Academic journal article Child Welfare

Measuring Social Support among Kinship Caregivers: Validity and Reliability of the Family Support Scale

Academic journal article Child Welfare

Measuring Social Support among Kinship Caregivers: Validity and Reliability of the Family Support Scale

Article excerpt

The scope of research about kinship care has expanded. One area of interest is the impact social support has on kinship caregivers (Kelley, Whitley, & Campos, 2011). The Family Support Scale (FSS) has been used to measure social support among kinship caregivers (Kelley et al., 2011; Leder et al., 2007); however, there has been no rigorous examination of the psychometric properties of the FSS when administered to kinship caregivers. This study used a sample of 255 kinship caregivers to conduct a principal component analysis and developed a four-component structure for the FSS. The results suggest that the four-component structure identifies four sub-scales that have adequate face validity and internal consistency validity with this population.

The number of children being raised by kinship caregivers without biological parents' involvement has increased over the previous two decades. According to the 2010 Current Population Survey, more than 1.8 million children are being cared for solely by grandparents (U.S. Bureau of the Census, 2011). This increase in children being raised by grandparents is attributed to a rise in social problems, including parental substance abuse, incarceration, teen pregnancy, child abuse and neglect, HIV/AIDS, and parent death. In addition, there is an increasing trend in child protective agencies placing children with relative rather than non-relative caregivers based on a belief that children will do better when raised by family members than foster parents (Kelley et al., 2011; Kelley, Whitley, Sipe, &. Yorker, 2000).

Research suggests that outcomes for children in kinship care are positive. According to Winokur, Holtran, and Valentine's 2009 Campbell Systematic Review, if the goal of kinship care is to enhance the behavioral development, mental health functioning, and placement stability of children, then the evidence base is supportive (Winokur, Holtran, & Valentine, 2009). In addition, it is less costly for child welfare agencies to place children with relative caregivers compared to foster parents, because child welfare agencies do not provide the same level of financial support to kinship caregivers who are not licensed as foster parents, which undervalues and inadequately supports these families (Schwartz, 2002). Due to adverse situations that children often experience prior to entering kinship care, and the attachment disruption that results from being separated from their parent(s), many children in kinship care are at an increased risk of experiencing emotional and behavioral problems (Poehlmann,2003). Kinship caregivers also often experience problems, including poverty (Burnett, 1999a), elevated levels of psychological distress (Kelley et al., 2000), increased physical health problems (Burnett, 1999b), and a decline in informal social support including decreases in contact with friends and family, as well as decreased marital satisfaction (Burnett, 1999b).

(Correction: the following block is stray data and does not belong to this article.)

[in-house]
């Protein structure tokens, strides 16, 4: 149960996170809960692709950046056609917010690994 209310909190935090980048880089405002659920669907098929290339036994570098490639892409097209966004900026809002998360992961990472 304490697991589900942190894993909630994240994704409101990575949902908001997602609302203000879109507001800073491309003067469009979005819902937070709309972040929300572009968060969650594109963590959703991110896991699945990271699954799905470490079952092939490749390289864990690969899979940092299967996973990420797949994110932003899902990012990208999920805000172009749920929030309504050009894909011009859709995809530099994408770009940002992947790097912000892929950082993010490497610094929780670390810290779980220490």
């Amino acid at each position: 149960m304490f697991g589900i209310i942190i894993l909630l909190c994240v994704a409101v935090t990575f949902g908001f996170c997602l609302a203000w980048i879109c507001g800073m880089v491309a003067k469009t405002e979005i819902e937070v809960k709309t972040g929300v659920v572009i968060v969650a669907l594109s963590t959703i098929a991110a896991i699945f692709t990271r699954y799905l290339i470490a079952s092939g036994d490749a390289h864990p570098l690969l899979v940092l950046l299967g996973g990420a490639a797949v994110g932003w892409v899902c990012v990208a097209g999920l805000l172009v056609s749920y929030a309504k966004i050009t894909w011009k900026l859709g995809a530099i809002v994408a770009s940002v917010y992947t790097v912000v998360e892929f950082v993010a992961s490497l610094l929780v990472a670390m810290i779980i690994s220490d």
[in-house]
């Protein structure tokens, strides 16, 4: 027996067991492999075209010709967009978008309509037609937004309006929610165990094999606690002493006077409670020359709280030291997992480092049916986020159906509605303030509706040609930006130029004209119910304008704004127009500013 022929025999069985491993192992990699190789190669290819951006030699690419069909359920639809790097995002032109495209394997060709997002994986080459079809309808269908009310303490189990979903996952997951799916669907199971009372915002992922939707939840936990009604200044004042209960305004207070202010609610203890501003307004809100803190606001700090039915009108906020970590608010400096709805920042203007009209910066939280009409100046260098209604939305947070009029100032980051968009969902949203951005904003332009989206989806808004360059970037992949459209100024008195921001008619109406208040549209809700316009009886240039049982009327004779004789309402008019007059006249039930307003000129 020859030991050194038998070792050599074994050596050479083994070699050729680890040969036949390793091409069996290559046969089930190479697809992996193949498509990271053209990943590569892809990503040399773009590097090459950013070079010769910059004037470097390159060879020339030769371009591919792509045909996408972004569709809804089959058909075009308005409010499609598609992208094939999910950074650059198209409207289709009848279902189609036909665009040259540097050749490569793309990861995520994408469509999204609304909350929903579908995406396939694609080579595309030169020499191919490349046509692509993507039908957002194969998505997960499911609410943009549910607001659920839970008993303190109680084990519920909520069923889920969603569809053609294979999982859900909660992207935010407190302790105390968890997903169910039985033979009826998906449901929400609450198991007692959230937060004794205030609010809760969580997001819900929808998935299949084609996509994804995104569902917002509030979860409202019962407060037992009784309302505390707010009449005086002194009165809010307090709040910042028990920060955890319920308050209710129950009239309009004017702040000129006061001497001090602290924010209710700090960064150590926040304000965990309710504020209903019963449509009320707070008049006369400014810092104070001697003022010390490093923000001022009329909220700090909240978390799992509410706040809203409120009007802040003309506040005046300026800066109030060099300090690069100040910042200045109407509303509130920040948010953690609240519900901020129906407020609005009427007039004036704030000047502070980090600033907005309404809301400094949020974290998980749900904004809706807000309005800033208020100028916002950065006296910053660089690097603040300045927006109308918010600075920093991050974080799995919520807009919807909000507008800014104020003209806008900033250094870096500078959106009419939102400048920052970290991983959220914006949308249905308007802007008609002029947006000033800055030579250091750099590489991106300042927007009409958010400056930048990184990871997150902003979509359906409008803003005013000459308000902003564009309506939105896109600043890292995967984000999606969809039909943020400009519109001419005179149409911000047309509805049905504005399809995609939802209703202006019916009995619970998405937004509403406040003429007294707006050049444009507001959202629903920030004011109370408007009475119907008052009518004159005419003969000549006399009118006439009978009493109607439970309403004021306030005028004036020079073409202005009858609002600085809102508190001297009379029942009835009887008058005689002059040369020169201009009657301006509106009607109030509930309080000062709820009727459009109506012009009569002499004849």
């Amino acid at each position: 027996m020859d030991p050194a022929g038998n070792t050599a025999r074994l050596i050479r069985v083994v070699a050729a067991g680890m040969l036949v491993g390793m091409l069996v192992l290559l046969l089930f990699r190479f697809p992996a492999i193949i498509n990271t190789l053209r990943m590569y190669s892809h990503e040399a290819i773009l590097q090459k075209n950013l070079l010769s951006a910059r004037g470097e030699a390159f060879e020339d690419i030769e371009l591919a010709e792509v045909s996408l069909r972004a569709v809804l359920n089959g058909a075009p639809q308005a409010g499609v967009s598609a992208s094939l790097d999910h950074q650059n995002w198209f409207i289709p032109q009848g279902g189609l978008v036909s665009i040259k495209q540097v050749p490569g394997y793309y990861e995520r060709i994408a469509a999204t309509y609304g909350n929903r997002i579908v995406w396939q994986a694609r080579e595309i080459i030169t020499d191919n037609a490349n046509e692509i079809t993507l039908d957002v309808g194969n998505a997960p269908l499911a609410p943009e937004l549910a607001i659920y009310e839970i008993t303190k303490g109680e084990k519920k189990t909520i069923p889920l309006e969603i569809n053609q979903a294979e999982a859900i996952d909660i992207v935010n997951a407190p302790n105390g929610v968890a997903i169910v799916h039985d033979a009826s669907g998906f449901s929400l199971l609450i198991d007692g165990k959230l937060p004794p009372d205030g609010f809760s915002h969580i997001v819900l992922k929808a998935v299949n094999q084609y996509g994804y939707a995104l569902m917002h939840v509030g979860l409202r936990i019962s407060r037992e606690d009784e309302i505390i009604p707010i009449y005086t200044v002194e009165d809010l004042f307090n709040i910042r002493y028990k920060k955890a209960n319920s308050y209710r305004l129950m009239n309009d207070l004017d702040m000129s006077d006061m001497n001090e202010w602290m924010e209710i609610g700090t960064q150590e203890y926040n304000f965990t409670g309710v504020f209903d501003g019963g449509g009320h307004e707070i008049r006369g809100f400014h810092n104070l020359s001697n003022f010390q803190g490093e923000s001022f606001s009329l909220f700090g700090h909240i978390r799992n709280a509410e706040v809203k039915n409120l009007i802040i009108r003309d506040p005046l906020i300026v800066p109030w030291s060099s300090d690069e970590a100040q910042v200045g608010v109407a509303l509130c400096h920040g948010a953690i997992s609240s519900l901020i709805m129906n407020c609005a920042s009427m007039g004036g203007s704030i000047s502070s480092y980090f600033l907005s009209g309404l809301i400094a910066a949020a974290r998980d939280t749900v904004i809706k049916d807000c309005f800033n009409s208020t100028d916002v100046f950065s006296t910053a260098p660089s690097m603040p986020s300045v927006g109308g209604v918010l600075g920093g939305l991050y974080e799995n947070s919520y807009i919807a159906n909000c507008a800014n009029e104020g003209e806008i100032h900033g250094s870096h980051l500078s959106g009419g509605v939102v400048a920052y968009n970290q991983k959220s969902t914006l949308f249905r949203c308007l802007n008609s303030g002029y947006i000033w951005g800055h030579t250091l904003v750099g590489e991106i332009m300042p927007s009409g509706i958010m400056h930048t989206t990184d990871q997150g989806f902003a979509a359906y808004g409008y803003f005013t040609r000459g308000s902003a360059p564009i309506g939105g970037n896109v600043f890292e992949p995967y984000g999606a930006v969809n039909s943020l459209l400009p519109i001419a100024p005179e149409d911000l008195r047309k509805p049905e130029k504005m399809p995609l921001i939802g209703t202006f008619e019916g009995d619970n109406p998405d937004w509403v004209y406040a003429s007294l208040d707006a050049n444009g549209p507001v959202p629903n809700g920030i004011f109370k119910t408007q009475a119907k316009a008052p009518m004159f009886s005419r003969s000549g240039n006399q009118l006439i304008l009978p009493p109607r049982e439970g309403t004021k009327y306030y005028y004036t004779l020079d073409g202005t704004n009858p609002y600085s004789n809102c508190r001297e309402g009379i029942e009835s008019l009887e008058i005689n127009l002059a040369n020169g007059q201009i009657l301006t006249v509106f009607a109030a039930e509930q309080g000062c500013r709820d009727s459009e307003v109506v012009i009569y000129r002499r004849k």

Social Support

The scope of research about kinship care has expanded over the past two decades, with many studies focusing on the problems presented by children in kinship care and the impact that caring for children has on the caregivers, specifically grandmothers (Burnette, 1999a, 1999b; Kelley et al., 2011; Kelley et al., 2000; Leder, Nicholson, Grinstead, 6c Torres, 2007; Lumpkin, 2008; Mayer, 2002). One area of interest in many studies is the availability and impact that social support has on kinship caregivers (Burton, 1992; Jendrek, 1993; Kelley et al., 2011; Kelley et al., 2000; Lindhiem 6c Dozier, 2007; Minkier, Roe, 6c Robertson-Beckley, 1994). Capian (1974) defines social support as formal and informal relationships with individuals and groups through which a person receives the emotional, cognitive, and material supports necessary to master a stressful experience. Both family systems theory and social ecological theory can be used as a basis for understanding the kinship family's complex system and how the relations between the family and environment can promote social support. …

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